Now, remember something essential here: CONTEXT. Ahmed and I were not talking about religion. So thinking logically for a moment, I knew that he hadn’t suddenly drifted into a bible discussion – we were talking about places in Egypt, so this must logically be that place where Moses went up to get the 10 commandments. I didn’t know it was called Sinai, but the emphasis implied, once again, that this was the name of something or someone, so that had to be the mountain itself.
I was maybe 60% confident of this. Not enough to be absolutely sure, but enough to guess (correctly) at what he was saying and not stop him.
When guessing breaks down.. just ask!
You might think that this is a lot to process in just a few seconds – in fact most of my thinking when speaking with people is this kind of reasoning, rather than trying to remember words and conjugate verbs. I find it’s more important to tie myself into the context and make sure I’m keeping up.
I would analyse their body language to see if their gestures and facial expressions give cues that their words aren’t hinting to, I’d remember previous parts of the conversation and realize that this sentence has to be linked to them in some way, so I’m not translating in a black-box by any means, and within the sentence itself, I’ll make further approximations, based on words surrounding the one I don’t know.
One consequence of this is that eventually I will, of course, reach a point where my extrapolation and guess work leads me nowhere. On occasion it’s a single word in the sentence that doesn’t seem so relevant and it doesn’t seem so important to ask.
While the conversation is taking place, I try to make this decision of whether or not to stop for this word, and make sure I am keeping up sufficiently with the conversation, but letting a few things go. You’d be surprised at how much irrelevant information we sprinkle into our conversations if you truly analysed it.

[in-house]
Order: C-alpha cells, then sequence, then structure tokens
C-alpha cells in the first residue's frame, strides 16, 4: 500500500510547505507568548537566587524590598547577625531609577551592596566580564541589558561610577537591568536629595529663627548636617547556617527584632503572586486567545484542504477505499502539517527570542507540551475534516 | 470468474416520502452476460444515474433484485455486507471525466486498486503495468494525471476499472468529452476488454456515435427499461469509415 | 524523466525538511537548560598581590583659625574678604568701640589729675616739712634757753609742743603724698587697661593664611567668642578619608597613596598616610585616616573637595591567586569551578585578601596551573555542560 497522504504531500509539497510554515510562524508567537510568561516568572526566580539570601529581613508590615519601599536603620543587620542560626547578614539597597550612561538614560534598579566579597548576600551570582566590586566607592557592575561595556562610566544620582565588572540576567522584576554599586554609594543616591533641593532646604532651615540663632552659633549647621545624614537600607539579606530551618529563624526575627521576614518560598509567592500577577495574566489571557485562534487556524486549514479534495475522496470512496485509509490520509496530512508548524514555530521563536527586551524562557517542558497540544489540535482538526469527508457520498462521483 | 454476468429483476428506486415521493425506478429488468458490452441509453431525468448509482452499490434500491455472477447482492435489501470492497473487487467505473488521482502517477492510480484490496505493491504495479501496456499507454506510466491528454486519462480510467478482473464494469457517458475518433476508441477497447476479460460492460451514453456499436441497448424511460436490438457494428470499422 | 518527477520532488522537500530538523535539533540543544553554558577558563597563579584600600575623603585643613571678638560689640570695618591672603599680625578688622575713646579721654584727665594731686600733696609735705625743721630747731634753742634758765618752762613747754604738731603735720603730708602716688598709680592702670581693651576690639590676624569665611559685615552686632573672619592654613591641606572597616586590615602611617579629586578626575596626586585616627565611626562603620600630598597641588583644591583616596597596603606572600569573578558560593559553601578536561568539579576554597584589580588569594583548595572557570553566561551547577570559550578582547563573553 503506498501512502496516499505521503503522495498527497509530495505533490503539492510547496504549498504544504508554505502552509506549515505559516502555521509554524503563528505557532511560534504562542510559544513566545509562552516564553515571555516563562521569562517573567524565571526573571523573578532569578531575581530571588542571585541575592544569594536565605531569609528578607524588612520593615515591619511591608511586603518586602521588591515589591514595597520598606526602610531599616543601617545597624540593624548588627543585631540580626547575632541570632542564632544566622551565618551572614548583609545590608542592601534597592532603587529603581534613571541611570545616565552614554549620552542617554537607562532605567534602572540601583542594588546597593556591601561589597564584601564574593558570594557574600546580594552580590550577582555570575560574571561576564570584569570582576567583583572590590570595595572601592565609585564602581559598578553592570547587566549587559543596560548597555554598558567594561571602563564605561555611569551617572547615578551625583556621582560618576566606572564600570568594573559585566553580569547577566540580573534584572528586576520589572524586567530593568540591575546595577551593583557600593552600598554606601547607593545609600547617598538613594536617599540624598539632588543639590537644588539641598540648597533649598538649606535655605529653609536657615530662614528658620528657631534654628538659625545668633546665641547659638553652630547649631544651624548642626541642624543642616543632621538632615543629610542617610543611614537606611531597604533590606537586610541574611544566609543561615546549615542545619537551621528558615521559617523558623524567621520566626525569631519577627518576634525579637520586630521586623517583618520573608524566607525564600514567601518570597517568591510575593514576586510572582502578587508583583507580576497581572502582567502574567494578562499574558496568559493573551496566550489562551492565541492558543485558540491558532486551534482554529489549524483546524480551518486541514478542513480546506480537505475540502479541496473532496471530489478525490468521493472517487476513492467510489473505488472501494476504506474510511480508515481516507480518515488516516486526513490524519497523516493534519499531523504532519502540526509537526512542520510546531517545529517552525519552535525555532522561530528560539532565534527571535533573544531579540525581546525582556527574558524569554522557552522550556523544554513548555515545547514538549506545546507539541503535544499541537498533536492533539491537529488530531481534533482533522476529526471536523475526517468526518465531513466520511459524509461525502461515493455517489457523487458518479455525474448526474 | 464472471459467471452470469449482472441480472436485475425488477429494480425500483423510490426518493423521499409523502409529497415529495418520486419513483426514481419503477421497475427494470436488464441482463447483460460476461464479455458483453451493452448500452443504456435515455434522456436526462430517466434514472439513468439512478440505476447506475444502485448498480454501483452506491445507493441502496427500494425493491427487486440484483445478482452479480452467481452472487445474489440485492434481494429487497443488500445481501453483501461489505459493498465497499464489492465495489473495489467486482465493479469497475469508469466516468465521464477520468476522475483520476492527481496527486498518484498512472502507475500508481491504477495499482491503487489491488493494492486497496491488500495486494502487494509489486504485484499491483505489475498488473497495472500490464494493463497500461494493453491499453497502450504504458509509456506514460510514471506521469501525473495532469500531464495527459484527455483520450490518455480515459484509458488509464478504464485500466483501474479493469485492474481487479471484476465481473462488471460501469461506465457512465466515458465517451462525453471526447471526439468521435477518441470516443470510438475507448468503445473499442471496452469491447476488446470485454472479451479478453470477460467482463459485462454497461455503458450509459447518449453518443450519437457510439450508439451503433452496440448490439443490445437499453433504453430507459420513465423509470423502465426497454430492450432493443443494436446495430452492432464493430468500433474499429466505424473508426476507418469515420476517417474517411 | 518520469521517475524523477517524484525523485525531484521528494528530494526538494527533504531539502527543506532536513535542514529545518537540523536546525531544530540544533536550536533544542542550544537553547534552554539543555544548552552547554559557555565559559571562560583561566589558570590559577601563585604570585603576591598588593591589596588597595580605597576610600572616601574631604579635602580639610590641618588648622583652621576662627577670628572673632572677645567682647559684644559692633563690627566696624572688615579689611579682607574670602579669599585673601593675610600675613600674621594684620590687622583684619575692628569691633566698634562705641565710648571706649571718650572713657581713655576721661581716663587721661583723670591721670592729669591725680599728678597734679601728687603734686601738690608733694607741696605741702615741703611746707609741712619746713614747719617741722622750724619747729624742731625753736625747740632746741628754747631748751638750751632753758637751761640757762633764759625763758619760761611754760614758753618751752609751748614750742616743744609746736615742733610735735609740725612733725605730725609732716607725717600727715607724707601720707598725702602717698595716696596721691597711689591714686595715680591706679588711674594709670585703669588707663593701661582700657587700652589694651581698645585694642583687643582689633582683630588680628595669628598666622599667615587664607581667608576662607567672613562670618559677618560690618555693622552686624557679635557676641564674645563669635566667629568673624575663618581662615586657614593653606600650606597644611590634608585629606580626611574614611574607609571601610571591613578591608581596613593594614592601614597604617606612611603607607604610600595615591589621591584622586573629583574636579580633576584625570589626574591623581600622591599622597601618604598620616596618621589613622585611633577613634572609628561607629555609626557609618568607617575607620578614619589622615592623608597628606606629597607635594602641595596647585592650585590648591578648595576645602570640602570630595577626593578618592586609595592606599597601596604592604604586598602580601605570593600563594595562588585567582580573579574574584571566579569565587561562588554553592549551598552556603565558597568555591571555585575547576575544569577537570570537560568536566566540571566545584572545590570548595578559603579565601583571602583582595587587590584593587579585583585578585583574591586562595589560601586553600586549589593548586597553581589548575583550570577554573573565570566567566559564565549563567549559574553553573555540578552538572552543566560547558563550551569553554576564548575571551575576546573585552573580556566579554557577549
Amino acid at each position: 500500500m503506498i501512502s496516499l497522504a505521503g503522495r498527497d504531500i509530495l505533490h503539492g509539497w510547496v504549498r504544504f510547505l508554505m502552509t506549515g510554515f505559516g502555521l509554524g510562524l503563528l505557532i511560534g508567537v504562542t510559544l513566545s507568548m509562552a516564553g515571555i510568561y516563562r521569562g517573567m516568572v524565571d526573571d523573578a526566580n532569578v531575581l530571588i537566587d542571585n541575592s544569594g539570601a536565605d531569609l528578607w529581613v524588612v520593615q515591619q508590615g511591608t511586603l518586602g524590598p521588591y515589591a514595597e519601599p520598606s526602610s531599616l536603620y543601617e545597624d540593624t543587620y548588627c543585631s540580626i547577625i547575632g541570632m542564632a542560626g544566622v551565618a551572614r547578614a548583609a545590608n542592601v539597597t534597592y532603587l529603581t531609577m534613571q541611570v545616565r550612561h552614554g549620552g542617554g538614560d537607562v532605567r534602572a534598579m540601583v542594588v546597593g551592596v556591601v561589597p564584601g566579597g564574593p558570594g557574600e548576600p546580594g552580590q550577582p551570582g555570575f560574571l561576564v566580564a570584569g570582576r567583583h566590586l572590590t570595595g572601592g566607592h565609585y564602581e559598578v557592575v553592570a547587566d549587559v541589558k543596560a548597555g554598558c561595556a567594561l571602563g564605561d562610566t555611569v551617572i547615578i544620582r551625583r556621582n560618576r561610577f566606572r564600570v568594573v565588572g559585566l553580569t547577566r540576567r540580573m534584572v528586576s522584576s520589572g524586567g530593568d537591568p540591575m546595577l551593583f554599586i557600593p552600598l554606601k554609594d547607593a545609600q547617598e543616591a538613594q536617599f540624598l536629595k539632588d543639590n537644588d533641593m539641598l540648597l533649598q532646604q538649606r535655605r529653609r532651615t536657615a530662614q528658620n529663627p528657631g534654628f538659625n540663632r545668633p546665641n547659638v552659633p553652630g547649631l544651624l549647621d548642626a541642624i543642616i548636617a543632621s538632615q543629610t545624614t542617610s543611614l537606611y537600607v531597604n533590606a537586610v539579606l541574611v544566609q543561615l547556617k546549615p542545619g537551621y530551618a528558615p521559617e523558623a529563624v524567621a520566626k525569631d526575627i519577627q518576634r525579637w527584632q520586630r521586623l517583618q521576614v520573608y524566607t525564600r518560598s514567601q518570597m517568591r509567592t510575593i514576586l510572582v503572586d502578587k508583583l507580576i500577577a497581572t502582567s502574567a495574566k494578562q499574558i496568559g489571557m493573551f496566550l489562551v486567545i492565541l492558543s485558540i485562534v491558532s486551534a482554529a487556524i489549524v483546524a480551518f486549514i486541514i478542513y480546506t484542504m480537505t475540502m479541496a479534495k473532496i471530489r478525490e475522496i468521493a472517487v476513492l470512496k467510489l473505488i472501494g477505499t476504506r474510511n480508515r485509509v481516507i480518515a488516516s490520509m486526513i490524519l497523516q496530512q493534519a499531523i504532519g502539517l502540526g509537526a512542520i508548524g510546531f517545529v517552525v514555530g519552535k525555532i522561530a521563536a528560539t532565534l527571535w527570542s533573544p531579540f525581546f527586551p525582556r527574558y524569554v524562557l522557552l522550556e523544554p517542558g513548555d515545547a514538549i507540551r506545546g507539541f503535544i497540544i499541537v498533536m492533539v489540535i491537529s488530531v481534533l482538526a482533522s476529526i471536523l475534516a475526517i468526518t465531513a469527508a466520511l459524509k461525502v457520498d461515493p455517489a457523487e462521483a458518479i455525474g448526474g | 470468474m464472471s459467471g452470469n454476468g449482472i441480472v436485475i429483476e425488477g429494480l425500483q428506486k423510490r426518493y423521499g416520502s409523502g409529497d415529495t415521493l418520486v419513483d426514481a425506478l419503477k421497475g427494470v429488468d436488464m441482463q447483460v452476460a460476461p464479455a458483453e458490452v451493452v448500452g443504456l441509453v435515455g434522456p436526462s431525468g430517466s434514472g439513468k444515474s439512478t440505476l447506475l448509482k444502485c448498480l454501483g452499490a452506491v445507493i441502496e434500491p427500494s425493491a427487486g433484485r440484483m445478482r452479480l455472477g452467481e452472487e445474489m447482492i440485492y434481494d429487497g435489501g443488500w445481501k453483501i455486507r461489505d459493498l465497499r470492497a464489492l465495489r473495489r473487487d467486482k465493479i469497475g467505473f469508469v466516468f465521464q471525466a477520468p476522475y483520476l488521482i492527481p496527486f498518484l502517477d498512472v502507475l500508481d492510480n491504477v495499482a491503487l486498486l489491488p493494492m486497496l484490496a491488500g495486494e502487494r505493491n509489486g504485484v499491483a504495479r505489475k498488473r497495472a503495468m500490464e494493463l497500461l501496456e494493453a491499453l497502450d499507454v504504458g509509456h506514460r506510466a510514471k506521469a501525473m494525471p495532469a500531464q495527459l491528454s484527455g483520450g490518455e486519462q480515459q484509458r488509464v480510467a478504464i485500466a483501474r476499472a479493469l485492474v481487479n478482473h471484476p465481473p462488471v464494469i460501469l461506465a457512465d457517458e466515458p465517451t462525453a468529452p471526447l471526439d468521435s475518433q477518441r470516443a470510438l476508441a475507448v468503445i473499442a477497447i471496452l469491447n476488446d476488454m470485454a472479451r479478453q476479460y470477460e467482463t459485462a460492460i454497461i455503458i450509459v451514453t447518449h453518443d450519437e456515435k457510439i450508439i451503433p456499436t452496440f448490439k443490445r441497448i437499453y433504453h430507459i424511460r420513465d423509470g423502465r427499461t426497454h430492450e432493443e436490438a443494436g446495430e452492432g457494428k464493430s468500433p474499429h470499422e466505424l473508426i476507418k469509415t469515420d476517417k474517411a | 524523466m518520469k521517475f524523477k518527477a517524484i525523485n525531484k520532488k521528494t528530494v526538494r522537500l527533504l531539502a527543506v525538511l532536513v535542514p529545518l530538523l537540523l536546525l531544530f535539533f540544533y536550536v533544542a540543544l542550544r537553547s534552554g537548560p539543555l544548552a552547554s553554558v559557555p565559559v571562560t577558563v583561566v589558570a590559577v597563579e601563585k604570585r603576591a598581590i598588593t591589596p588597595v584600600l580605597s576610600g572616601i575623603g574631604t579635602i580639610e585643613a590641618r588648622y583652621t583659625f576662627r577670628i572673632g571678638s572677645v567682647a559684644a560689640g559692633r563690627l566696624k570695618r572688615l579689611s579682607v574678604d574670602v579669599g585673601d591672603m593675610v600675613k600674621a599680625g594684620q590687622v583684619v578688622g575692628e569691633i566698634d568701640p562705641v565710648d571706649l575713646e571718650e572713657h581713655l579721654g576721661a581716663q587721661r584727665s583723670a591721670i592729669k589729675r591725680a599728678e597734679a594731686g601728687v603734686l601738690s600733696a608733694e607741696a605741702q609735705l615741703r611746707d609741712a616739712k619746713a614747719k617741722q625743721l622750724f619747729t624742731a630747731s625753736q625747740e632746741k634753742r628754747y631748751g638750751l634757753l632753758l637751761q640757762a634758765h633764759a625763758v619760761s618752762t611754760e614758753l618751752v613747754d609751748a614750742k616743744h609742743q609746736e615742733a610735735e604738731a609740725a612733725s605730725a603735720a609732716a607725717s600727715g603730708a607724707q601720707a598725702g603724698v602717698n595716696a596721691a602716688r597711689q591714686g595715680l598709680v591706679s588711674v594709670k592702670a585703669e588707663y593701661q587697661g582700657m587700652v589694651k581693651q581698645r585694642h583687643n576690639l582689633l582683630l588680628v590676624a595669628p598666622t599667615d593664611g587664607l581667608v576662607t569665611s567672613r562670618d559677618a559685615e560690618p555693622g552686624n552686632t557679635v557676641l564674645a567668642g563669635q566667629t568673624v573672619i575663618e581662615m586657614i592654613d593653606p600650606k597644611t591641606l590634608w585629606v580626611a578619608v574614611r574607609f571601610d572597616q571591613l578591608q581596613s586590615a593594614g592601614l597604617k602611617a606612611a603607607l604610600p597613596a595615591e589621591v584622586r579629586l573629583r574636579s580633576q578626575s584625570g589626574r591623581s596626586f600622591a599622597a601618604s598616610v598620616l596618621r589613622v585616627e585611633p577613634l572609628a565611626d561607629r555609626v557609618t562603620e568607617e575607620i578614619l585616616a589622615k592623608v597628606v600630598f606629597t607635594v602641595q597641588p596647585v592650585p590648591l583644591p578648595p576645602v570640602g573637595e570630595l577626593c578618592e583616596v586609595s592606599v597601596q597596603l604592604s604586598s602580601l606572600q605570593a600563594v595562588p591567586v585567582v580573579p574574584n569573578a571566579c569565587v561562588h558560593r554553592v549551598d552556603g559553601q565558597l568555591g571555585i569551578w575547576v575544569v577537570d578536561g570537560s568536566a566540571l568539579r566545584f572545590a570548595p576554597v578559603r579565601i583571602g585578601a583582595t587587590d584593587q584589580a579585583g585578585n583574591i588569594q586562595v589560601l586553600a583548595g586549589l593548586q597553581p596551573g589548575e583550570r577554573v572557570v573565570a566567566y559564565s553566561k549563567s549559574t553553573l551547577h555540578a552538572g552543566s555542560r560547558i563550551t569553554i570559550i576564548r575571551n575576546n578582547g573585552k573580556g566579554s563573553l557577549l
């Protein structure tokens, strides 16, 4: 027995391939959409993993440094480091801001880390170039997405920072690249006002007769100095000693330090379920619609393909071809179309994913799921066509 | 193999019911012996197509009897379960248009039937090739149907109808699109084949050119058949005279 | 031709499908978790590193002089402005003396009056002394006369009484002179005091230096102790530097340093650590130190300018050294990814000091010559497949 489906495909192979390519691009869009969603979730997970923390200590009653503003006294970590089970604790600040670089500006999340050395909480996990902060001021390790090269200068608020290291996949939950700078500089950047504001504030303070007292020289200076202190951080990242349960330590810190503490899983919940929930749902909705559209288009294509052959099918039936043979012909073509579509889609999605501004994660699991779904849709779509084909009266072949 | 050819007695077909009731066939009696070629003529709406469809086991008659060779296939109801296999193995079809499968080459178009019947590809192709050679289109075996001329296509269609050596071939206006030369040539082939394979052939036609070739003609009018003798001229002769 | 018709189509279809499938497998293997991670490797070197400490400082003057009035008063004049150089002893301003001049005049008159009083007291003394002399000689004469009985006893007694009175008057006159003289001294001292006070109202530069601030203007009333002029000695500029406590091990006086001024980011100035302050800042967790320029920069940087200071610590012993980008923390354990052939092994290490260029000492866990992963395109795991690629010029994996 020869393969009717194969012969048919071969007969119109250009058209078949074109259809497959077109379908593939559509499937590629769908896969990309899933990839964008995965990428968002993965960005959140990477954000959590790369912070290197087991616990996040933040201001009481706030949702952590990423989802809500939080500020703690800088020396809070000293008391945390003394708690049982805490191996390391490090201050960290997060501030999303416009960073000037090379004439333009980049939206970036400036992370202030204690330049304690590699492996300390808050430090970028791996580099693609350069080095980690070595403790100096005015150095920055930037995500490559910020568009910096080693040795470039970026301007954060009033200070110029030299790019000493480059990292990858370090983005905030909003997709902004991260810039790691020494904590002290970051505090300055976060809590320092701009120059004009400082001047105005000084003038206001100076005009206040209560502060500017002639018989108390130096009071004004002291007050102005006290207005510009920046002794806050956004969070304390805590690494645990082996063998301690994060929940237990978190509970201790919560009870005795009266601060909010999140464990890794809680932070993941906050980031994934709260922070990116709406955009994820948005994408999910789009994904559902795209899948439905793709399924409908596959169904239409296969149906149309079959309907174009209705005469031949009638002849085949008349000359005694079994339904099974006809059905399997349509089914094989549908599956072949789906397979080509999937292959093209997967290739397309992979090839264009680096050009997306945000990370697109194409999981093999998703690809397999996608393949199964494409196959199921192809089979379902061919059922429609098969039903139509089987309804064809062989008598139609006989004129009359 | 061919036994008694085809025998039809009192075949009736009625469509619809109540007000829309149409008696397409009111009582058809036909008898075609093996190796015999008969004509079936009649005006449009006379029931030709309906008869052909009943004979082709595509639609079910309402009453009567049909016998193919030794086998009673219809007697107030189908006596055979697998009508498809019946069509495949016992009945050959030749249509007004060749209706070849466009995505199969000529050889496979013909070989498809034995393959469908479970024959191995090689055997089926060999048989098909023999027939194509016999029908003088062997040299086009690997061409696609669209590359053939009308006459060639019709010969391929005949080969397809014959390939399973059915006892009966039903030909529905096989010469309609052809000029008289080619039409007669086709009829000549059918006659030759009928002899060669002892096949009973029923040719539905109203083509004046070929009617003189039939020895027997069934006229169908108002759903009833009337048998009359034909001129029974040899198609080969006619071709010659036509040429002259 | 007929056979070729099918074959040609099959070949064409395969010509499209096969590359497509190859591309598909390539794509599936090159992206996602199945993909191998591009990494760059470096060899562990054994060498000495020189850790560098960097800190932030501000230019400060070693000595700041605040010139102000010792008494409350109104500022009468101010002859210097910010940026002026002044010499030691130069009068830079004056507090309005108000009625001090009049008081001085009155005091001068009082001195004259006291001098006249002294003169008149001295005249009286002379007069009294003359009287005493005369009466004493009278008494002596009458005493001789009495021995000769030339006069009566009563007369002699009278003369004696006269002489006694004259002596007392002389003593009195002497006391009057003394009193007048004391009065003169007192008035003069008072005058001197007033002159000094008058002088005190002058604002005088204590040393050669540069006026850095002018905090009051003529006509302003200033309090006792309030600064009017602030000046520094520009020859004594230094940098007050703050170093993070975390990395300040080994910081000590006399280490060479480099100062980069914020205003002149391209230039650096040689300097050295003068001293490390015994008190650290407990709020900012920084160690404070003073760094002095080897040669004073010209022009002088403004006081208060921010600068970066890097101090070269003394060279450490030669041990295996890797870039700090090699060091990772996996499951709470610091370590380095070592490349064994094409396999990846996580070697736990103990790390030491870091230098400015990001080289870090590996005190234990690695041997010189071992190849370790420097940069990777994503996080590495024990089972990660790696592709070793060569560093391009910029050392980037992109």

You’d have to be insane to understand every single aspect of every conversation and the background of each word with 100% certainty. This is way too much information, so people generally go with “getting the gist” more often than they realize.
But at times, I do indeed have to ask for clarification. One example in this conversation is when he said
هي ام الدنيا
“Mother of the world”.
I understood mother, but the other word was simply too important and there was too little context for me to work with (it’s an unlikely phrase to expect out of nowhere), so I had to ask. I had learned the word “عا َلـَم” for world, but hadn’t come across د ُنيا yet. It’s an unexpected expression, so he had to say it to me in English.
It’s OK not to know everything!
The thing is, I don’t just do this when I’m learning a language – I do this in English and my best languages too. Just this morning, I got a phonecall from a friend here in Brazil. Her phone is a piece of crap from 8 years ago and the microphone needs to be replaced, because it sounds like she’s talking to me while holding a cloth over her mouth, or while I have earplugs in.